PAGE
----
Margaret Markwick has produced a long-awaited study of the coding of masculinity in Trollope’s oeuvre. Using close reading in the novels and in the area of gender studies she shows that Trollope problematized the Victorian notion of manliness and developed rich, static-busting characterizations that won Trollope his considerable reading public. There is also a gem of critical appraisal that punctures the dicta of Henry James. This study follows Markwick’s previous book, Trollope and Women (1997), one of many books written on this subject in the last two decades.
The writings of John Tosh, Mark Rutherford, Elaine Showalter, and Mary Poovey establish that British Victorian culture celebrated a brusque, domineering, and sometimes brutal male character, and that, as Rutherford cogently argued, it was the British male’s mother who instilled unconscious incivility, unquestioned superiority, and perpetual boyishness in the male of the period. This is, as it is asserted, the norm not the exception. Markwick catalogues this history of critical opinion, and then challenges the conclusions of her precursors. Markwick announces that the “New Man, so heralded by our generation, is alive and well in Trollope’s novels, changing the nappies, making the gravy, pushing the pram, hugging his sons and his daughters” (13).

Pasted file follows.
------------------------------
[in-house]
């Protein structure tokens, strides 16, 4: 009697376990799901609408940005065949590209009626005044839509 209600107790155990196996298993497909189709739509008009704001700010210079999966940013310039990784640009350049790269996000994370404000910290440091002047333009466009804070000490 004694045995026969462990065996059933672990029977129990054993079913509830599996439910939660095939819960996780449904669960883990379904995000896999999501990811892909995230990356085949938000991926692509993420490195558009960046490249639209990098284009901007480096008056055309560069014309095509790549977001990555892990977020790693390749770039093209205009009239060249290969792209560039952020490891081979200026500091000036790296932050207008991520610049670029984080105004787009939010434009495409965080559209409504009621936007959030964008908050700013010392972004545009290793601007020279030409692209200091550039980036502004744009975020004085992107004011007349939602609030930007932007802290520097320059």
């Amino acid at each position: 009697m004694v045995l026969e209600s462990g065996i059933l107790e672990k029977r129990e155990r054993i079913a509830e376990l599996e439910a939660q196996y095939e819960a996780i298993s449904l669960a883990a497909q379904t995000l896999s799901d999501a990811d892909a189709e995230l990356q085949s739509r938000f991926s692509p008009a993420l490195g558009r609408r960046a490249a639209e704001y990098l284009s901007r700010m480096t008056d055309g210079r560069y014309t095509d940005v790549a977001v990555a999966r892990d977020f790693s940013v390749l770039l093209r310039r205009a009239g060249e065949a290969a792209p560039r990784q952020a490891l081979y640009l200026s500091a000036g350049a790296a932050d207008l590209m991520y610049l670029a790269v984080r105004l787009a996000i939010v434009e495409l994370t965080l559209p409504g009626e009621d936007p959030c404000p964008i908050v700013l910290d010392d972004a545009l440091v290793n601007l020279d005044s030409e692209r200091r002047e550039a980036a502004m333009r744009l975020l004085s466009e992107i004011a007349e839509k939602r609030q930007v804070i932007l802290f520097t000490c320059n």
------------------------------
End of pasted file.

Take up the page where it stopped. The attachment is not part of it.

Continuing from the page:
The work of Anthony Trollope has resisted the usual catalogue of period literary social norms. Whereas there are many different kinds of Trollopian hero, none quite fits the rigid profile of dogmatic force. Markwick identifies Trollope as an author defining masculinity out of a larger cultural anxiety about who is socially appropriate, or clubbable, but she distinguishes Trollope from his contemporaries in her main thesis: Trollope grants his male and female characters highly similar agendas, that is, agendas for reclaiming autonomy, or agendas for reclaiming a place outside of the bitter and brittle male-over-female hierarchy. In this way, she fulfills the object of the Ashgate Nineteenth Century series which sets out to enhance “our understanding not only of the past but of the contours of our modernity” (v). Markwick’s introduction expertly summarizes the critical history of Trollope scholarship, recovering along the way such jewels as Virginia Woolf’s remark: “We believe in Barsetshire as we believe in our weekly bills” (9). Markwick interweaves criticism with the geography of manliness in the years 1817-70, and she brings up texts that serve as touchstones, including Samuel Taylor Coleridge’s Aids to Reflection in the Formation of a Manly Character (1825) and Thomas Carlyle’s On Heroes and Hero Worship (1840). As part of the question of manliness, she describes the broad debate on the question of who deserves to be called a gentleman, extending from the Broad Stone of Honour (1822) which proscribed laboring for money and thus excluded the entire middle class, to the confusion expressed by Plantagenet Palliser in The Duke’s Children (1879): “There is not a clerk in one of our public offices who does not consider himself to be a gentleman….The word is too vague to carry with it any meaning that ought to be serviceable.” Manliness in the nebulously-defined gentleman class becomes Markwick’s focus for the rest of the book.